Transcript for CDC Media Telebriefing: Update on COVID-19 | CDC Online Newsroom
Transcript for CDC Media Telebriefing: Update on COVID-19 | CDC Online Newsroom

Transcript for CDC Media Telebriefing: Update on COVID-19 | CDC Online Newsroom

Operator:

Welcome and thank you for standing by. At this time, all participants are on listen only mode during the Q&A session. If you’d like to ask a question, you may press star one on your phone. Today’s call is being recorded. If you have any objections, you may disconnect at this time. Now I’d like, turn the call over to Mr. Benjamin Hayes. Sir, may begin.

Benjamin Haynes:

Thank you, Ted. And thank you all for joining us for today’s COVID 19 update. We’re joined by CDC Director, Dr. Rochelle Walensky and Dr. Greta Massetti from the COVID 19 Incident Management Team, both will provide opening remarks before taking your questions. I would now like to turn the call over to Dr. Walensky.

Dr. Walensky:

Thank you, Benjamin and thank you all for joining us today. Today, CDC is updating its framework to monitor the level of COVID 19 and communities. We’re in a stronger place today as a nation with more tools to protect ourselves in our communities from COVID 19, like vaccination, boosters, broader access to testing, availability of high quality masks, accessibility to new treatments, and improved ventilation. Over 200 million people have received a primary vaccine series and nearly 100 million have been boosted and millions more have had prior disease. With widespread population immunity, the overall risk of severe disease is now generally lower. Now, as the virus continues to circulate in our communities, we must focus our metrics beyond just cases in the community and direct our efforts toward protecting people at high risk for severe illness and preventing COVID 19 from overwhelming our hospitals and our healthcare systems. This new framework moves beyond just looking at cases and test positivity to evaluate factors that reflect the severity of disease, including hospitalizations and hospital capacity, and helps to determine whether the level of COVID 19 and severe disease are low, medium, or high in a community.

Dr. Walensky:

The COVID 19 community level we are releasing today will inform CDC recommendations on prevention measures like masking and CDCs recommendations for layer prevention measures, and will depend on the COVID 19 level in the community. This updated approach focuses on directing our prevention efforts towards protecting people at high risk for severe illness and preventing hospitals and healthcare systems from being overwhelmed. To find your community level, we are updating the CDC’s website to reflect this framework. So people will be able to go to www.cdc.gov or call 1-800-CDC-INFO to find your community level and what prevention strategies are recommended, including where or when to mask. Please remember that there are people who remain at higher risk for COVID 19 and who may need additional protection. Those who are immunocompromised or have underlying health conditions, those who have disabilities, or those who live with people who are at risk. Those people might choose to take extra precautions regardless of what level their community is in. So with that, I’m going to turn things over now to Dr. Greta Massetti, who will walk us through this framework and the science behind it. Thank you.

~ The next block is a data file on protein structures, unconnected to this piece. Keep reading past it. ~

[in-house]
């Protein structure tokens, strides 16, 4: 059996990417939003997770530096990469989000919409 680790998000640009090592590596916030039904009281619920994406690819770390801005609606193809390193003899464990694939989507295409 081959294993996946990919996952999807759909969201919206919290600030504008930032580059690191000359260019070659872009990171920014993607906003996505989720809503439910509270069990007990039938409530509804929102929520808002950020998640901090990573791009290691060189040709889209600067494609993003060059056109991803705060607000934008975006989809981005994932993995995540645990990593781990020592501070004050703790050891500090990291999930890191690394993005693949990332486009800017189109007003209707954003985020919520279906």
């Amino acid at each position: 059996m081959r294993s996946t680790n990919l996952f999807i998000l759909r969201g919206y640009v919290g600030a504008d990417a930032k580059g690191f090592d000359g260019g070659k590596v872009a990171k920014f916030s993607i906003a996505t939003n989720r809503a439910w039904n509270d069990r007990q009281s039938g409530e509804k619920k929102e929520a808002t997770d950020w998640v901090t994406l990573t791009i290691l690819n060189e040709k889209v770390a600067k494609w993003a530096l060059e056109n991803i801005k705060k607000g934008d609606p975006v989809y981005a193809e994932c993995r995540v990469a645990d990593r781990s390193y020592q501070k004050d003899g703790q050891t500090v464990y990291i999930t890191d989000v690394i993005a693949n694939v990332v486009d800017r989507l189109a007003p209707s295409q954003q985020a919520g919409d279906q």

Dr. Massetti:

Thank you, Dr. Walensky. The updated metrics in this framework provide a current picture of COVID 19 disease in a community. They also include strong predictors of the potential for strain on the healthcare system. A community’s COVID 19 level is determined by a combination of three pieces of information: new hospitalizations for COVID 19, current hospital beds occupied by COVID 19 patients or hospital capacity, and new COVID 19 cases. These metrics will tell us if the level is low, medium, or high. Let me walk you through what we are recommending at each level. Regardless of level, we continue to recommend that people stay up to date on vaccines and get tested if they’re sick.

Dr. Massetti: